I wasn’t going to cut it this short, but I lost it. I cut it with scissors at first, carefully and thoughtfully. But after washing and drying, I saw myself in the mirror and realised it wasn’t enough.
The hospital was still visibly there, in my dry and split ends that looked like I’d rubbed a balloon on my hair to make it reach out in every direction.
Three years ago, two weeks before the due date, the baby in my belly turned upside down and didn’t have space to turn back. That started a long process of preparing for a breech birth.
They tried to turn her manually, the OBGYN’s hands trying to get a grip on the baby’s bum through my outstretched stomach. It wasn’t painful, the mass inside my stomach slipping out of her grip again and again, refusing to turn.
But it was uncomfortable and if I’d have to go back and do it again, I wouldn’t. My stomach muscles were still sore two weeks later when I went into labour and it made delivering a breech baby that much harder.
A natural start (my water broke in the shower after a day spent in period-like cramps and with a stiff back), an ambulance ride to the hospital laying on my side to prevent too much water coming out too fast, a night spent sleepless and crying – engulfed in nightmares due to the drugs I received – several careful doctor’s assessments and 28 hours of labour later, I ended up in a c-section because my daughter was coming out foot first.
Had she come out bum first, as a breech delivery should, it may have all been different. But a foot-first delivery just isn’t safe.
As it went, the heel popping out first and the baby then being pulled back in to be delivered through the hole in my stomach instead, I was in the highest risk group for post-natal infections. The foot created an opening for bacteria to travel from the vagina to the womb and about a week later I was back in hospital, with an incredibly painful uterine infection.
I was admitted for IV-antibiotics, because nothing else was going to work at that point anymore. I was also put on painkillers from the morphine family that didn’t suit me. They gave me hallucinations and every time I fell asleep I had nightmares, where I was trapped in small a room without doors and windows and surrounded by my worst fears and nightmares made corporeal.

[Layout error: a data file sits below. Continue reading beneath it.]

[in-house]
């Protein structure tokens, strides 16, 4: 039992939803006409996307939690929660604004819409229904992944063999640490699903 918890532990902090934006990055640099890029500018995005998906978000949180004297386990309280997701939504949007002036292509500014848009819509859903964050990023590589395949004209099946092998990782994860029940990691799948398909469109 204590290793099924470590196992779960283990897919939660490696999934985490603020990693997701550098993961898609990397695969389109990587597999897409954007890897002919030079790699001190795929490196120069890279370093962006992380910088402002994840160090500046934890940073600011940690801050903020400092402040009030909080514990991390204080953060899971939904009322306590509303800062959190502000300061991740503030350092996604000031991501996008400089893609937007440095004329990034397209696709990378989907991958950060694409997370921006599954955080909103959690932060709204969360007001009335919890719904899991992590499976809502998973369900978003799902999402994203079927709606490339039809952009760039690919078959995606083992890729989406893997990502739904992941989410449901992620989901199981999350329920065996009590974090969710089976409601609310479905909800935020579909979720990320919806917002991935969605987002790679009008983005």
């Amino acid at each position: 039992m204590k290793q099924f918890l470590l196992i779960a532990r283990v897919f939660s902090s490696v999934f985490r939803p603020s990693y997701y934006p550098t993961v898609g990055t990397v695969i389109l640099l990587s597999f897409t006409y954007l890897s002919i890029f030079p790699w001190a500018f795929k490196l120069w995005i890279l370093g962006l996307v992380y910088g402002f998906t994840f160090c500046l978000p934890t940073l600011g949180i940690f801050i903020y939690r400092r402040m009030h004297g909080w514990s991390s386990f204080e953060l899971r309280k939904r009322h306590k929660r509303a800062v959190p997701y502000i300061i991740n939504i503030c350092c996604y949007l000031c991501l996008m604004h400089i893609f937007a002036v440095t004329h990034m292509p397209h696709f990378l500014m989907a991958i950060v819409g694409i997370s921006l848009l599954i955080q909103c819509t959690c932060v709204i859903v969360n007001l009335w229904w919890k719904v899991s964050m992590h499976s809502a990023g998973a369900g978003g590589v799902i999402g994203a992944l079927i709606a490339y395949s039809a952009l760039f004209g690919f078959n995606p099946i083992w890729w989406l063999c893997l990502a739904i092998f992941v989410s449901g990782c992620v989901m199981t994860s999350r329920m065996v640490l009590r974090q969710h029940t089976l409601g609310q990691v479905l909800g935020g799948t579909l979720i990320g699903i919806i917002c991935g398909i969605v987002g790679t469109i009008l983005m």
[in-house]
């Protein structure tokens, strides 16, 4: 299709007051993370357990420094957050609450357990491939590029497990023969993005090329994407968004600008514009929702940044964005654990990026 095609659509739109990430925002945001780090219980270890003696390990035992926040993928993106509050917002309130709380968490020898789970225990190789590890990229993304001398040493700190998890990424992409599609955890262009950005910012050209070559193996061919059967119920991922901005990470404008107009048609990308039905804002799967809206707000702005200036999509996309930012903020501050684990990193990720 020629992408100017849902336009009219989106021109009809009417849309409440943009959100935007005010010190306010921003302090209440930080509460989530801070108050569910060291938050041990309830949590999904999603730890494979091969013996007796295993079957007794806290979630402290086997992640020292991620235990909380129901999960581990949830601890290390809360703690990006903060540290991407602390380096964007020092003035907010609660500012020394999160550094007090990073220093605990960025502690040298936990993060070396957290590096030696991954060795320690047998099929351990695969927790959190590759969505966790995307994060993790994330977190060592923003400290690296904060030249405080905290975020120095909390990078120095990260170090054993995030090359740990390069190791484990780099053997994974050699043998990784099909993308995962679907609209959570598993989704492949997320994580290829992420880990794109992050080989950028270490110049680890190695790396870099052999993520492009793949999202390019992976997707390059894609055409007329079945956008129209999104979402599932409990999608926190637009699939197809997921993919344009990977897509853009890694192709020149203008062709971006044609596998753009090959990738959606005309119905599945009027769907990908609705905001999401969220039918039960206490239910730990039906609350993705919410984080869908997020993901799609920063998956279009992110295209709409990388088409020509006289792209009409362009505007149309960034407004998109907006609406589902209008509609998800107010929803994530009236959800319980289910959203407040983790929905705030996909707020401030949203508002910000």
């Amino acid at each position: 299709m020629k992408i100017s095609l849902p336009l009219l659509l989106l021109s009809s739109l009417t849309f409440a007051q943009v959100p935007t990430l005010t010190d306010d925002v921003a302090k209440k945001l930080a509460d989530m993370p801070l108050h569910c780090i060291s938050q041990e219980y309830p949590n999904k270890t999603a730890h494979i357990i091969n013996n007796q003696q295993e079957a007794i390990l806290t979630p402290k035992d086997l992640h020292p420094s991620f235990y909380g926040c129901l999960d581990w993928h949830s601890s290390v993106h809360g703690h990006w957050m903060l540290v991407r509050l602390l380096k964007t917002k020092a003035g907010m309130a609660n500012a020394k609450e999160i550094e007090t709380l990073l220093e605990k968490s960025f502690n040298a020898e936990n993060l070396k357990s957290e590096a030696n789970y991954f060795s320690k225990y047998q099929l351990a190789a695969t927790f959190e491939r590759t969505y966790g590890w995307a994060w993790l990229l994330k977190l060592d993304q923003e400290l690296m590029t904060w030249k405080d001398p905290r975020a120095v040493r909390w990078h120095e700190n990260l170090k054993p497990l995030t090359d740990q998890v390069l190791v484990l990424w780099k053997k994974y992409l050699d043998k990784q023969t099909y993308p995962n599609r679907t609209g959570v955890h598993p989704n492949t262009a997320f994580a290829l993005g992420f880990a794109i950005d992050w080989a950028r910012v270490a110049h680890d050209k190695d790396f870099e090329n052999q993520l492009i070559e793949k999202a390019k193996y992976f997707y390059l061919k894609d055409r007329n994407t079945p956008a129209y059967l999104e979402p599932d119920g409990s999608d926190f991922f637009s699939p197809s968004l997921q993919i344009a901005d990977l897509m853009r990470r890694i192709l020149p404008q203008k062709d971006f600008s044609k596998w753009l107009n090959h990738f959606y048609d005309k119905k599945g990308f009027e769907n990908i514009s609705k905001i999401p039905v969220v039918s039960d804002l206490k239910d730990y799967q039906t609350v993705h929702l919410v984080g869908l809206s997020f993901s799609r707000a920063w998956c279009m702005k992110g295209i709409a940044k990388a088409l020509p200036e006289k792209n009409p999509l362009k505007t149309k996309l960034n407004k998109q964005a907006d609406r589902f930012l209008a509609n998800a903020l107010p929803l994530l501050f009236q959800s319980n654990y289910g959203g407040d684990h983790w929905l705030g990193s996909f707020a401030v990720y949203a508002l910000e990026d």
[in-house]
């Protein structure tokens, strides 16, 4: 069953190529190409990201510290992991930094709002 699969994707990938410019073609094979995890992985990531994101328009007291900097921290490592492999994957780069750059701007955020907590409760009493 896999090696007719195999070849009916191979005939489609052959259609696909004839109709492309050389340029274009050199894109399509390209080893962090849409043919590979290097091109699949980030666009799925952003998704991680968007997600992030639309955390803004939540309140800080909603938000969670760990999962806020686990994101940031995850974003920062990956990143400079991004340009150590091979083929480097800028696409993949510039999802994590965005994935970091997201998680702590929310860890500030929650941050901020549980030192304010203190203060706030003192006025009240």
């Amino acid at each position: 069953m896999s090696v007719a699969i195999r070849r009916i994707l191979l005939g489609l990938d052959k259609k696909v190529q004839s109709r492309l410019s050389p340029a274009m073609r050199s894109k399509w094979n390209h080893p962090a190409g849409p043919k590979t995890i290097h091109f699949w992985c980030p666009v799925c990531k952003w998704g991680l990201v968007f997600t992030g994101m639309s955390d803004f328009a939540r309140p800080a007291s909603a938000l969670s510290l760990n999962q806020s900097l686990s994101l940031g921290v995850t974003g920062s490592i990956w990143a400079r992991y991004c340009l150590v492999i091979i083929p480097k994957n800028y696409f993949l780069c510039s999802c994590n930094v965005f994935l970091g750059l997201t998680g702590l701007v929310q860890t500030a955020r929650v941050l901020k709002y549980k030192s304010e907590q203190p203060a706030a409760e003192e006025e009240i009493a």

I spent ten days in isolation in the hospital barely sleeping at all, in a hazy fog, mostly lying in a bed and sweating into plastic sheets. When I finally emerged back into the world of the living, I felt unrecognisable. Not only had I lost over 10 kg in the day after delivery leaving me feeling like a stretched out sack of skin, my hair looked like I’d been washing it with sand.
During the three years since, I’ve watched my daughter grow up and learn new skills as she figures out how to manoeuvre in the world, and I’ve been working to get the effects of that hospital stay out of my hair.
Finally, I feel like I’m close. I’ve watched as the line showing the difference between hospital hair and new hair has slowly moved down the side of my head. Now, it’s sitting by my ear and when I was cutting it, something snapped. I grabbed the comb and my husband’s beard trimmer and started shaving down the tips with fervour.
I wanted to get rid of it. I wanted those memories done with. The sadness and sickness that’s been lingering in my hair and in my heart for the last three years removed. Nature disposes of the old in order to make space for new growth. I wanted the same.
So, now I have hair that makes me look ten years older than I am and like I’ve had 10 more children rather than just the one. Pregnancy never was my thing, I didn’t glow or have luscious locks or wake up every morning to birds singing on my window ledge and woodland creatures coming to see me bake.
I swelled, sweated, slept, cursed, catastrophised and waddled through my pregnancy, especially the last three months. When it was over, I vowed never to do it again.
Freeing myself from more of that dried out, broken and twisted forest, hanging down on my shoulders was a good decision because now there’s space to grow something new.